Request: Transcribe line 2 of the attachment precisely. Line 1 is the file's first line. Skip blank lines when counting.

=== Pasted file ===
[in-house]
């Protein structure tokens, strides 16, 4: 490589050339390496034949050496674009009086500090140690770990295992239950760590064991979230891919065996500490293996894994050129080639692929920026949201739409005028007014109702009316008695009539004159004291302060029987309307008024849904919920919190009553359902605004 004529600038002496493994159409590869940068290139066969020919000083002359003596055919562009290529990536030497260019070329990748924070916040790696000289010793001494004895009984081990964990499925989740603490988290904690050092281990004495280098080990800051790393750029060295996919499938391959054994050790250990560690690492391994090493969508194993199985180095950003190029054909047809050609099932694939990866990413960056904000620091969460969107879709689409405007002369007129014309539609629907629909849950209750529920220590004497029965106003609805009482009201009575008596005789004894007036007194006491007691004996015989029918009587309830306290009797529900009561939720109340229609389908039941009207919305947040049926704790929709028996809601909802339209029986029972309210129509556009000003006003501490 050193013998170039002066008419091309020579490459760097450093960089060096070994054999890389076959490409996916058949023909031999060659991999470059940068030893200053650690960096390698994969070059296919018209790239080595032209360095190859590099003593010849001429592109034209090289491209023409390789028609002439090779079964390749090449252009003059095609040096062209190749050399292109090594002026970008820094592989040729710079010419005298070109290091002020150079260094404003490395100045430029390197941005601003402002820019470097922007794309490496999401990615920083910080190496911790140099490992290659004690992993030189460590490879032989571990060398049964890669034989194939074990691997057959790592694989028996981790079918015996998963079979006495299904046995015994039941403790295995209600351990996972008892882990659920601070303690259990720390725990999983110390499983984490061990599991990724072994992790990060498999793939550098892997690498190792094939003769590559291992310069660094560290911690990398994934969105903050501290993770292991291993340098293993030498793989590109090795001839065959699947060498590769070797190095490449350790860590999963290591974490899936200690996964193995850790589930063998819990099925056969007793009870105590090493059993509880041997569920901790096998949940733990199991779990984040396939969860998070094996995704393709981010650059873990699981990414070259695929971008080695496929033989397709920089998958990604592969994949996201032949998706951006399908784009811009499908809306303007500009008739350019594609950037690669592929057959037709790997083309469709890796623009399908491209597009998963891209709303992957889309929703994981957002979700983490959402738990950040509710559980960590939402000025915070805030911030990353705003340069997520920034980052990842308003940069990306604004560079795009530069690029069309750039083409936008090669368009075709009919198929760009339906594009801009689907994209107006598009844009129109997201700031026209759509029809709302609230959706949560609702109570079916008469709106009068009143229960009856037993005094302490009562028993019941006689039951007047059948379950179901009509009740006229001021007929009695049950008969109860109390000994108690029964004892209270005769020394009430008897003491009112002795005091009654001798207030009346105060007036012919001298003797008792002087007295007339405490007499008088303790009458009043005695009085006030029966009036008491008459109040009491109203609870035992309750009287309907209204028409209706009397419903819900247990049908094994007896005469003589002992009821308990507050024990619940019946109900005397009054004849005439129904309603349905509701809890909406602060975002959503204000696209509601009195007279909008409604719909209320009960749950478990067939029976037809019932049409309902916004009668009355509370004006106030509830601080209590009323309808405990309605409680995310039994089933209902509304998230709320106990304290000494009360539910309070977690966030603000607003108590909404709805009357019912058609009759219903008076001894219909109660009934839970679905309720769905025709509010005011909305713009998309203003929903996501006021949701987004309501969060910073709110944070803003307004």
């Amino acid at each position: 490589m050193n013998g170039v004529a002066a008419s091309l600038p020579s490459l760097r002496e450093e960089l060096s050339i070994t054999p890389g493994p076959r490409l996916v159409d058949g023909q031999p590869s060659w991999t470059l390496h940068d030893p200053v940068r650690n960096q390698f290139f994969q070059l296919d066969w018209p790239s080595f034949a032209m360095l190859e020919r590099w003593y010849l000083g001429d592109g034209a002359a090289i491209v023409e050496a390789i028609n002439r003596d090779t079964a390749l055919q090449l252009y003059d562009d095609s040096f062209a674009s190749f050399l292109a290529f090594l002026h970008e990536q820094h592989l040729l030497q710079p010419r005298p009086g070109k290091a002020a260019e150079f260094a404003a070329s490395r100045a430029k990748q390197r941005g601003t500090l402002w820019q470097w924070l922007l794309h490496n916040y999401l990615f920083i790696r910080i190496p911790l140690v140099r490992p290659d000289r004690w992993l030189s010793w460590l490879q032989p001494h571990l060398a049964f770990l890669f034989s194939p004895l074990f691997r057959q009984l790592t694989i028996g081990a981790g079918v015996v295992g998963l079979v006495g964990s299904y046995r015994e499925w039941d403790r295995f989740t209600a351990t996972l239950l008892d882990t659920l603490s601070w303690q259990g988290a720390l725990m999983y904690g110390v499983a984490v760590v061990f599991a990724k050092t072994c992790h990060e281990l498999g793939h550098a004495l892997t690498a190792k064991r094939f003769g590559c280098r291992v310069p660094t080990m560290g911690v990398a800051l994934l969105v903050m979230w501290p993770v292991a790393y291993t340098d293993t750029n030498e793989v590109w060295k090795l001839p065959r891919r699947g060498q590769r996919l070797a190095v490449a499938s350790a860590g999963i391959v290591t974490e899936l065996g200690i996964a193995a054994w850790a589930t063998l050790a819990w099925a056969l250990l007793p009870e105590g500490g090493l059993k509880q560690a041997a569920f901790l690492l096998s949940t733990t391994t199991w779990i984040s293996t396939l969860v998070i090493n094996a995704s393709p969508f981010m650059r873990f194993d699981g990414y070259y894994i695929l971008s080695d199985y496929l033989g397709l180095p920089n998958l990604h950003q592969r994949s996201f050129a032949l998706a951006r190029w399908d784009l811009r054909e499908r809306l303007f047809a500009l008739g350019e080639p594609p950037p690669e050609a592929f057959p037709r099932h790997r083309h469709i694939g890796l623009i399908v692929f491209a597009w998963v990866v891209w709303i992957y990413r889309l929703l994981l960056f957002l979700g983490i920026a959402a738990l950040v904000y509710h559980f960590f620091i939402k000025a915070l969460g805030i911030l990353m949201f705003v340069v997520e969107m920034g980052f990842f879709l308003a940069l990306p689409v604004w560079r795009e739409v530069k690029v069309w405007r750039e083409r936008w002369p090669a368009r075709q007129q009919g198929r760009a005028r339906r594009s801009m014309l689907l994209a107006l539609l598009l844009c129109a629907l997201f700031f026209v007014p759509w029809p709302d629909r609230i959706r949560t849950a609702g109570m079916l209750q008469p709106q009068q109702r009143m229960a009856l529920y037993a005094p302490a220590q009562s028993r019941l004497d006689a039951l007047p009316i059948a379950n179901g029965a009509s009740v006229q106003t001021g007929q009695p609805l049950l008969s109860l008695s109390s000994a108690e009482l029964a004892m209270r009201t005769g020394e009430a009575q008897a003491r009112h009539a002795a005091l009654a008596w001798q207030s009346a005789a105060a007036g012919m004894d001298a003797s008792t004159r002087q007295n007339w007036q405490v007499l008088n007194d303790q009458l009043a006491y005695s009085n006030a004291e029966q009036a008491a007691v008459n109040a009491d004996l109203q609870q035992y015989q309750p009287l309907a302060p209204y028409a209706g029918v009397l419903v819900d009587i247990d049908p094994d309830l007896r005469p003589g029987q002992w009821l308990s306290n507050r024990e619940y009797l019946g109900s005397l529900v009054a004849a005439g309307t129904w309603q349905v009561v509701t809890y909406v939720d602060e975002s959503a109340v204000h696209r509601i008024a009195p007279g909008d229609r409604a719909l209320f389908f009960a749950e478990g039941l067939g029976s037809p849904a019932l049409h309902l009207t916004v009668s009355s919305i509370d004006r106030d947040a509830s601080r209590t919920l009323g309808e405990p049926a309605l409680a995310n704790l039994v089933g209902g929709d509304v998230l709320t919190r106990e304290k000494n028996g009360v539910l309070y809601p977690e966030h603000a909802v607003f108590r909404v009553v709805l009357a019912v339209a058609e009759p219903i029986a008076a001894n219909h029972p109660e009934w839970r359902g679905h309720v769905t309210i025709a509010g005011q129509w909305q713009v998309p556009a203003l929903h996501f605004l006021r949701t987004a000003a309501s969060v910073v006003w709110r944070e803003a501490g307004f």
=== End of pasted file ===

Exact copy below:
């Protein structure tokens, strides 16, 4: 490589050339390496034949050496674009009086500090140690770990295992239950760590064991979230891919065996500490293996894994050129080639692929920026949201739409005028007014109702009316008695009539004159004291302060029987309307008024849904919920919190009553359902605004 004529600038002496493994159409590869940068290139066969020919000083002359003596055919562009290529990536030497260019070329990748924070916040790696000289010793001494004895009984081990964990499925989740603490988290904690050092281990004495280098080990800051790393750029060295996919499938391959054994050790250990560690690492391994090493969508194993199985180095950003190029054909047809050609099932694939990866990413960056904000620091969460969107879709689409405007002369007129014309539609629907629909849950209750529920220590004497029965106003609805009482009201009575008596005789004894007036007194006491007691004996015989029918009587309830306290009797529900009561939720109340229609389908039941009207919305947040049926704790929709028996809601909802339209029986029972309210129509556009000003006003501490 050193013998170039002066008419091309020579490459760097450093960089060096070994054999890389076959490409996916058949023909031999060659991999470059940068030893200053650690960096390698994969070059296919018209790239080595032209360095190859590099003593010849001429592109034209090289491209023409390789028609002439090779079964390749090449252009003059095609040096062209190749050399292109090594002026970008820094592989040729710079010419005298070109290091002020150079260094404003490395100045430029390197941005601003402002820019470097922007794309490496999401990615920083910080190496911790140099490992290659004690992993030189460590490879032989571990060398049964890669034989194939074990691997057959790592694989028996981790079918015996998963079979006495299904046995015994039941403790295995209600351990996972008892882990659920601070303690259990720390725990999983110390499983984490061990599991990724072994992790990060498999793939550098892997690498190792094939003769590559291992310069660094560290911690990398994934969105903050501290993770292991291993340098293993030498793989590109090795001839065959699947060498590769070797190095490449350790860590999963290591974490899936200690996964193995850790589930063998819990099925056969007793009870105590090493059993509880041997569920901790096998949940733990199991779990984040396939969860998070094996995704393709981010650059873990699981990414070259695929971008080695496929033989397709920089998958990604592969994949996201032949998706951006399908784009811009499908809306303007500009008739350019594609950037690669592929057959037709790997083309469709890796623009399908491209597009998963891209709303992957889309929703994981957002979700983490959402738990950040509710559980960590939402000025915070805030911030990353705003340069997520920034980052990842308003940069990306604004560079795009530069690029069309750039083409936008090669368009075709009919198929760009339906594009801009689907994209107006598009844009129109997201700031026209759509029809709302609230959706949560609702109570079916008469709106009068009143229960009856037993005094302490009562028993019941006689039951007047059948379950179901009509009740006229001021007929009695049950008969109860109390000994108690029964004892209270005769020394009430008897003491009112002795005091009654001798207030009346105060007036012919001298003797008792002087007295007339405490007499008088303790009458009043005695009085006030029966009036008491008459109040009491109203609870035992309750009287309907209204028409209706009397419903819900247990049908094994007896005469003589002992009821308990507050024990619940019946109900005397009054004849005439129904309603349905509701809890909406602060975002959503204000696209509601009195007279909008409604719909209320009960749950478990067939029976037809019932049409309902916004009668009355509370004006106030509830601080209590009323309808405990309605409680995310039994089933209902509304998230709320106990304290000494009360539910309070977690966030603000607003108590909404709805009357019912058609009759219903008076001894219909109660009934839970679905309720769905025709509010005011909305713009998309203003929903996501006021949701987004309501969060910073709110944070803003307004």